Had the reader been privileged to wander through the woodland glades near Mottram, he would, maybe, have seen a group of fugitives bargaining with a sturdy forester for leave to shelter themselves in the depths of the forest, without fear of molestation.
“Thou hast known me all my life,” said the leader of the party, “for a patient, God-fearing, and faithful husbandman. I have ever kept the forest laws, and seek not to work harm therein even now. But Mottram town is no place for me, for all my poor belongings have been seized by the King’s men, and my hut has been burned to the ground. And but yesterday there came a party of the other side, and their leader had me up, and soundly thrashed me, because he said I helped the King, and was disloyal to the Princess. Helped the King, forsooth, when the King helped himself to all I had, and turned me out o’ doors to shift for myself.”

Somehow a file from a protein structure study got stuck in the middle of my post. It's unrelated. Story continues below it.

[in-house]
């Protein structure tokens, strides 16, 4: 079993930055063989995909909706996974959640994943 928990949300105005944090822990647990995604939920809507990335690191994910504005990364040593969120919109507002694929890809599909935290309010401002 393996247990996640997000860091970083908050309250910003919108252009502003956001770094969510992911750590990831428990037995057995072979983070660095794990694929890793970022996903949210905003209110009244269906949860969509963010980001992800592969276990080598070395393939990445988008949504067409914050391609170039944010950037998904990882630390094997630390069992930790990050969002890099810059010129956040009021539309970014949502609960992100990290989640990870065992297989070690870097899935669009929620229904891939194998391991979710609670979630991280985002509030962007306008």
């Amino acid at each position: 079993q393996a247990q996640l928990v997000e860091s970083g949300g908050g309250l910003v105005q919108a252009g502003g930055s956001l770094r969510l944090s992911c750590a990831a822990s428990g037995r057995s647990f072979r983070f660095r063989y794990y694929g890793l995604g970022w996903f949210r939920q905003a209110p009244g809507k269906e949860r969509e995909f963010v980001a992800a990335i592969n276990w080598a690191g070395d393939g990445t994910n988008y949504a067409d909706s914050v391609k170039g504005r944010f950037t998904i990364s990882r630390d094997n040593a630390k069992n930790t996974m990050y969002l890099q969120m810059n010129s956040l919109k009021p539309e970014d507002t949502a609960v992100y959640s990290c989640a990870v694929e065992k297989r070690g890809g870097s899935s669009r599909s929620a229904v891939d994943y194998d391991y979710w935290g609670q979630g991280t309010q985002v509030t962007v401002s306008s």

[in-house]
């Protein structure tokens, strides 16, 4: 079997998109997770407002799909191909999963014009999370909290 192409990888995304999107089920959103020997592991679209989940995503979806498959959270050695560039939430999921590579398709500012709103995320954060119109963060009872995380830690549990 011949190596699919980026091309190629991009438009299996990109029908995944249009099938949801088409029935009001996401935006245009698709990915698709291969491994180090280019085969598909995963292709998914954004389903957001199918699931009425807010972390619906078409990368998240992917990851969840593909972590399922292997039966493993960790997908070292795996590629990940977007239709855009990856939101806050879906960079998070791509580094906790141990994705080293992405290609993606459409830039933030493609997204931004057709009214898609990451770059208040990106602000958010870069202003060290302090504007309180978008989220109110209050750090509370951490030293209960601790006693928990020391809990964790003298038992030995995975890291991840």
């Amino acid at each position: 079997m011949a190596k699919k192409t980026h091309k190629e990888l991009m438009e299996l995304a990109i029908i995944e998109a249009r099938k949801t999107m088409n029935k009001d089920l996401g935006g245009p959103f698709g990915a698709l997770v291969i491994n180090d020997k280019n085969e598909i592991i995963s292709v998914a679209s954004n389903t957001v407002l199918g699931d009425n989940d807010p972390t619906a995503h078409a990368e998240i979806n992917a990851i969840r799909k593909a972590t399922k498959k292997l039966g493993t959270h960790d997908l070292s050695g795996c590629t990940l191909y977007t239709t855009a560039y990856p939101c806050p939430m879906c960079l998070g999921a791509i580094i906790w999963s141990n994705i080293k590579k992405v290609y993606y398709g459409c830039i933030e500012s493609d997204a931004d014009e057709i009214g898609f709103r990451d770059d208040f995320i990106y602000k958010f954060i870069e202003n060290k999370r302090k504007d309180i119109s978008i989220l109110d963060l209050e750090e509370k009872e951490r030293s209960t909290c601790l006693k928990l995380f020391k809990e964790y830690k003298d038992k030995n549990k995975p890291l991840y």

“And I,” quoth another, “come from Tingetvisie (Tintwistle), and there the townsfolk are so scared they dare not seek their beds at night. Nothing have I left to call my own, not even arms with which to protect myself. Truly the forest is a heaven to all such poor people as we.”
“Well, well,” grumbled the bluff forester, “get into the woods and hide yourselves, but play not with the deer at your peril. A pest on these troubles. I would the great folk would settle their differences themselves, and allow the poor to live in peace. Get off, I say, and hide yourselves. Steer clear of both King’s men and Queen’s men, and be damned to both sides.”
So saying he went on his way whistling, and the fugitives hastily left the path, and were soon lost from view in the undergrowth. There, like beasts of the forest, they lay by day, and emerged when the night fell, to pick up such scraps of food as were to be had by the way. Little wonder there were robbers on the roads in those times.